Retention of HR and other related records
The legal position
There is a substantial and complex amount of EU and UK legislation which has an impact upon the retention of HR and other related records. Examples of legislation dealing with particular categories of records are provided in the boxes below. Other important statutes, statutory instruments, EU Directives, and further provisions and proposals include the following:
Limitation Act 1980 Data Protection Act 1998 Freedom of Information Act 2000 The Regulation of Investigatory Powers Act 2000 Anti-Terrorism, Crime and Security Act 2001
Privacy and Electronic Communications (EC ...view middle of the document...
Under the DPA data must not be kept any longer than is necessary for a particular purpose. Computerised systems are covered by the law, as are certain manual systems: to be covered, manual systems must be organised into a 'relevant filing system'. Even manual filing systems in existence before 24 October 1998 when the DPA came into force are now required to comply fully with the Data Protection Directive. Subject to certain exceptions (as detailed in Schedule 7 of the Data Protection Act 1998) employees have the right to access their records and the employer is under an obligation to ensure that the data is accurate. Before releasing such data to a third party the employer must seek the permission of the individual concerned. See our factsheet on data protection for further details.
The Information Commissioner has issued an Employment Practices Data Protection Code in four parts:
Part 1: Recruitment and selection Part 2: Employment records Part 3: Monitoring at work Part 4: Information about workers health.
The various parts of the Code, together with additional guidance notes are available on the Information Commissioner’s website – see the Useful Links section below.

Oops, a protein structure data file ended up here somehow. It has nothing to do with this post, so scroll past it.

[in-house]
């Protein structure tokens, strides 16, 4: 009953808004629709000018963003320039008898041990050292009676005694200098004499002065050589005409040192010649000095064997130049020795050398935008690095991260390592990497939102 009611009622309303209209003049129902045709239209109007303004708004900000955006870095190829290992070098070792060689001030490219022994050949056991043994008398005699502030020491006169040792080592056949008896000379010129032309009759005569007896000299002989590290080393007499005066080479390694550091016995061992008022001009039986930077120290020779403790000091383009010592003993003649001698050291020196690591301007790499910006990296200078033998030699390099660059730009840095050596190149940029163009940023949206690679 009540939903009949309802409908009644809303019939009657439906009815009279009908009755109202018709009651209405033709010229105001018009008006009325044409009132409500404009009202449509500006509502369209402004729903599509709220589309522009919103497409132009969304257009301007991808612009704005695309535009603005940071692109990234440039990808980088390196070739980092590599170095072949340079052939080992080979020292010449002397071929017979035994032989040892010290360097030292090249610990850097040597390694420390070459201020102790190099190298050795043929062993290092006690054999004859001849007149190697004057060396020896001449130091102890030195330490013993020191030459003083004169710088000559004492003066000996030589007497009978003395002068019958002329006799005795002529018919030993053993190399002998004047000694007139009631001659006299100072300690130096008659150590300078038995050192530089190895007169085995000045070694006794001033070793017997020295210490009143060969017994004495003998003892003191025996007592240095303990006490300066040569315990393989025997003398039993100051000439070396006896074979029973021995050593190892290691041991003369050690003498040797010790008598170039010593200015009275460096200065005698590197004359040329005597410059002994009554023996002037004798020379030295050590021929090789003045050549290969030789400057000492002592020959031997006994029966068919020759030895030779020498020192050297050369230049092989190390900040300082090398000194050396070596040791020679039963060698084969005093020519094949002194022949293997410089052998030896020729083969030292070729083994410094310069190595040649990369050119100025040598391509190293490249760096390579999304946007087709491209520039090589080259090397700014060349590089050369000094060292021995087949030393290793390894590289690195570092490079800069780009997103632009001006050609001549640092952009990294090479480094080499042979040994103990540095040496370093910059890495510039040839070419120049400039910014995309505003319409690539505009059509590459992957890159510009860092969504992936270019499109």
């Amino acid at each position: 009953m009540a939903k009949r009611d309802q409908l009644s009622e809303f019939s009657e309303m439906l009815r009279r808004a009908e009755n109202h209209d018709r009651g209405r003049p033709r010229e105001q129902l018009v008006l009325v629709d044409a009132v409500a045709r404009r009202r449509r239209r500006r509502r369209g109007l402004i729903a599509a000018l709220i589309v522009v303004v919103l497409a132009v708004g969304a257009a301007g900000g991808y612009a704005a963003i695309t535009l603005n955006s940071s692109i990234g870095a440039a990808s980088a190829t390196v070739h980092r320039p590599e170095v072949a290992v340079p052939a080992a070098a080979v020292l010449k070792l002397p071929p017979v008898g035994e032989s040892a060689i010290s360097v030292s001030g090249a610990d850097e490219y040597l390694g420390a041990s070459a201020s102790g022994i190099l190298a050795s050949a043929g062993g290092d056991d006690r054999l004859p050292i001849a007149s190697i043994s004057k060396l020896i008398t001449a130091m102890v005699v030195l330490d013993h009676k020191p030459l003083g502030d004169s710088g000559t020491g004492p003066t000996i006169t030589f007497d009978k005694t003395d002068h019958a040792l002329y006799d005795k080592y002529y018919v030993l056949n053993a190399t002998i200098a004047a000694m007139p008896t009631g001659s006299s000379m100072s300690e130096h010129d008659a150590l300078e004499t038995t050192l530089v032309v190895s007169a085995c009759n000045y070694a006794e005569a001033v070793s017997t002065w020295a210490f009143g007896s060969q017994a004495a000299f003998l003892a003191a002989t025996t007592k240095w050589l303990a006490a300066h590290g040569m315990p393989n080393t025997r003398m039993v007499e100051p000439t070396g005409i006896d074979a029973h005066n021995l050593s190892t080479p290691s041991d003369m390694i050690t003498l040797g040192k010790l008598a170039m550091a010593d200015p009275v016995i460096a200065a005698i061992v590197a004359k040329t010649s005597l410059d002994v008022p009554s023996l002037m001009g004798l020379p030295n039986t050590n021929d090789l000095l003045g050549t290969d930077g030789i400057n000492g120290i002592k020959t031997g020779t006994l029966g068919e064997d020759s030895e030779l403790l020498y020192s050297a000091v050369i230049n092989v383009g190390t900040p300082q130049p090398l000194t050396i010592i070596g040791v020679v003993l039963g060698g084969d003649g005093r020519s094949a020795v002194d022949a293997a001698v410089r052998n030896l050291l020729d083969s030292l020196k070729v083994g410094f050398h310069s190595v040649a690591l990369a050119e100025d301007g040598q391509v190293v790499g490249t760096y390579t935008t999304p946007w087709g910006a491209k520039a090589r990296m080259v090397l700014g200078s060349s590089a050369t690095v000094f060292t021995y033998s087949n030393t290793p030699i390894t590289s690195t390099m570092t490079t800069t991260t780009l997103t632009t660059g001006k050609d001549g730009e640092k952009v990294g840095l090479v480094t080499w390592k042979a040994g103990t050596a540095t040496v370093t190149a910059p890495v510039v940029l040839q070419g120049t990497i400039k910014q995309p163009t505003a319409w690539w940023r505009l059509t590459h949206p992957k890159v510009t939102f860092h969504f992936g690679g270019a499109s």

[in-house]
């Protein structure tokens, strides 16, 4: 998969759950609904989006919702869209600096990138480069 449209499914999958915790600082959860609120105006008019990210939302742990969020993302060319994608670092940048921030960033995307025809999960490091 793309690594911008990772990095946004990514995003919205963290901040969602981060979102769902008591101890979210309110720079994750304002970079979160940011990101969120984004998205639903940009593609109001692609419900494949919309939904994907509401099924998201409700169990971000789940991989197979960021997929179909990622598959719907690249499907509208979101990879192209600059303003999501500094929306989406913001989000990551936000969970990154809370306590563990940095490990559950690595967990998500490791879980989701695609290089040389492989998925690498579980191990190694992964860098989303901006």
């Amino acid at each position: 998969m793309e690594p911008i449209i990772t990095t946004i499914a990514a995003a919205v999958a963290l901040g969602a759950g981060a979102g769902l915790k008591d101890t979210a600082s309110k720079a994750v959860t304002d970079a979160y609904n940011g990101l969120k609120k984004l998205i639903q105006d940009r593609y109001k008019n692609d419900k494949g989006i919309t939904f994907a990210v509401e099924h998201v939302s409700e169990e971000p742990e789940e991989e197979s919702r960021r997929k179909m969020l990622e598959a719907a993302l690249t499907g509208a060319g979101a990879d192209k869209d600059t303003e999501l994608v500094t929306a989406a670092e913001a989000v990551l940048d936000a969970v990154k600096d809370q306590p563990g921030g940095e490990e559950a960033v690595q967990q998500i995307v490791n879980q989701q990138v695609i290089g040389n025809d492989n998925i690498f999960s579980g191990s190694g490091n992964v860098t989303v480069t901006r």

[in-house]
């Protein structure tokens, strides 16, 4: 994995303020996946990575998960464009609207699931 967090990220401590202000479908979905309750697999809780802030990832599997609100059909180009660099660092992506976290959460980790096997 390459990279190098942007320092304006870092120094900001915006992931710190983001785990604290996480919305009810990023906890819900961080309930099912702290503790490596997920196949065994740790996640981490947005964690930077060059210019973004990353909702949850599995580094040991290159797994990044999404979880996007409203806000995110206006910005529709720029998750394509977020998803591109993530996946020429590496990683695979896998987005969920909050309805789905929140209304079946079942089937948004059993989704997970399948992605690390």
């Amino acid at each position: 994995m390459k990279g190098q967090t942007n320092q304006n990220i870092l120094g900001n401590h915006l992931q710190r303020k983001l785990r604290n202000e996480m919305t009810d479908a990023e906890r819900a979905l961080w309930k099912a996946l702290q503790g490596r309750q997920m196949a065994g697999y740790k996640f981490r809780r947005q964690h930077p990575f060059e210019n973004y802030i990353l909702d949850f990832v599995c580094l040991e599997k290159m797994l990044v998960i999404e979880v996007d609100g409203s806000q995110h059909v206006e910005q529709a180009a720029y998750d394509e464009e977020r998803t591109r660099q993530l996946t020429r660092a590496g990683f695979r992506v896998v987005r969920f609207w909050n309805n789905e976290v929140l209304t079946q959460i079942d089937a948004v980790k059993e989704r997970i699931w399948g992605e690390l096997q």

Storage format of HR records
In the event that employment contracts and other HR records are needed for the purpose of a legal action, the originals must be made available or the employer must explain what happened to the original documents backed up by what is known as a 'statement of truth'.
Destruction of records
When employers really no longer need to keep certain data, destruction must take place securely and effectively, for example, by shredding.
Statutory retention periods
The table below summarises the main legislation regulating statutory retention periods. However, if in doubt, the government’s Business Link website (see Useful contacts below) advises that it is a good idea to keep records for six years (five in Scotland), to cover the time limit for bringing any civil legal action.
Record Retirement Benefits Schemes – records of notifiable events, for example, relating to incapacity
Statutory retention period 6 years from the end of the scheme year in which the event took place
Statutory authority The Retirement Benefits Schemes (Information Powers) Regulations 1995 (SI 1995/3103) The Statutory Maternity Pay (General) Regulations 1986 (SI 1986/1960) as amended
Statutory Maternity Pay records, 3 years after the end of calculations, certificates (Mat the tax year in which B1s) or other medical evidence the maternity period ends Statutory Sick Pay records, calculations, certificates, selfcertificates
3 years after the end of The Statutory Sick Pay the tax year to which (General) Regulations they relate 1982 (SI...